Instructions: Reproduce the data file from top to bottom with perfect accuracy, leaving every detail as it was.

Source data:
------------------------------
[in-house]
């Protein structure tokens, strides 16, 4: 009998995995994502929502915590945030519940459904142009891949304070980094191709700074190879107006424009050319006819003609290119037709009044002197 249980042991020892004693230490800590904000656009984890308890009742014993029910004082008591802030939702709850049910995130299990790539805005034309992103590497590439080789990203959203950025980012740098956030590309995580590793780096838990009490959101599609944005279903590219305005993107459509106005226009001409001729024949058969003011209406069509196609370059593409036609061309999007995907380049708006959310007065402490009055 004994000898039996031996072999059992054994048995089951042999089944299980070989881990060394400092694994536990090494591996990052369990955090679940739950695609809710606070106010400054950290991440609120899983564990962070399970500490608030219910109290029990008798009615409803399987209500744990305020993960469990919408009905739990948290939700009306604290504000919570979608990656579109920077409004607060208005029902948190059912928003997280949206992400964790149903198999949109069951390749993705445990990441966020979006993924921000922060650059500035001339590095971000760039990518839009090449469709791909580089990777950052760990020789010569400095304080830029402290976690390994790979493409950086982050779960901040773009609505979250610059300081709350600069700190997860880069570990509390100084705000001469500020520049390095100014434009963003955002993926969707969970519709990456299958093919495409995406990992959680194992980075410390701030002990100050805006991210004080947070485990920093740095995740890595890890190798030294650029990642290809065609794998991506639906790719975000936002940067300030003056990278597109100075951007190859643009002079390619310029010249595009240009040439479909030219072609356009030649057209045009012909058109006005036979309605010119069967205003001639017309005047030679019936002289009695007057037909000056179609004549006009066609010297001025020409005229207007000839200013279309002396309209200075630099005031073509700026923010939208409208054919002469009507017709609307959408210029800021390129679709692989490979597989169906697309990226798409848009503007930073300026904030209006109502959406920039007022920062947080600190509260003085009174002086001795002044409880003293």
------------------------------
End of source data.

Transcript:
[in-house]
């Protein structure tokens, strides 16, 4: 009998995995994502929502915590945030519940459904142009891949304070980094191709700074190879107006424009050319006819003609290119037709009044002197 249980042991020892004693230490800590904000656009984890308890009742014993029910004082008591802030939702709850049910995130299990790539805005034309992103590497590439080789990203959203950025980012740098956030590309995580590793780096838990009490959101599609944005279903590219305005993107459509106005226009001409001729024949058969003011209406069509196609370059593409036609061309999007995907380049708006959310007065402490009055 004994000898039996031996072999059992054994048995089951042999089944299980070989881990060394400092694994536990090494591996990052369990955090679940739950695609809710606070106010400054950290991440609120899983564990962070399970500490608030219910109290029990008798009615409803399987209500744990305020993960469990919408009905739990948290939700009306604290504000919570979608990656579109920077409004607060208005029902948190059912928003997280949206992400964790149903198999949109069951390749993705445990990441966020979006993924921000922060650059500035001339590095971000760039990518839009090449469709791909580089990777950052760990020789010569400095304080830029402290976690390994790979493409950086982050779960901040773009609505979250610059300081709350600069700190997860880069570990509390100084705000001469500020520049390095100014434009963003955002993926969707969970519709990456299958093919495409995406990992959680194992980075410390701030002990100050805006991210004080947070485990920093740095995740890595890890190798030294650029990642290809065609794998991506639906790719975000936002940067300030003056990278597109100075951007190859643009002079390619310029010249595009240009040439479909030219072609356009030649057209045009012909058109006005036979309605010119069967205003001639017309005047030679019936002289009695007057037909000056179609004549006009066609010297001025020409005229207007000839200013279309002396309209200075630099005031073509700026923010939208409208054919002469009507017709609307959408210029800021390129679709692989490979597989169906697309990226798409848009503007930073300026904030209006109502959406920039007022920062947080600190509260003085009174002086001795002044409880003293």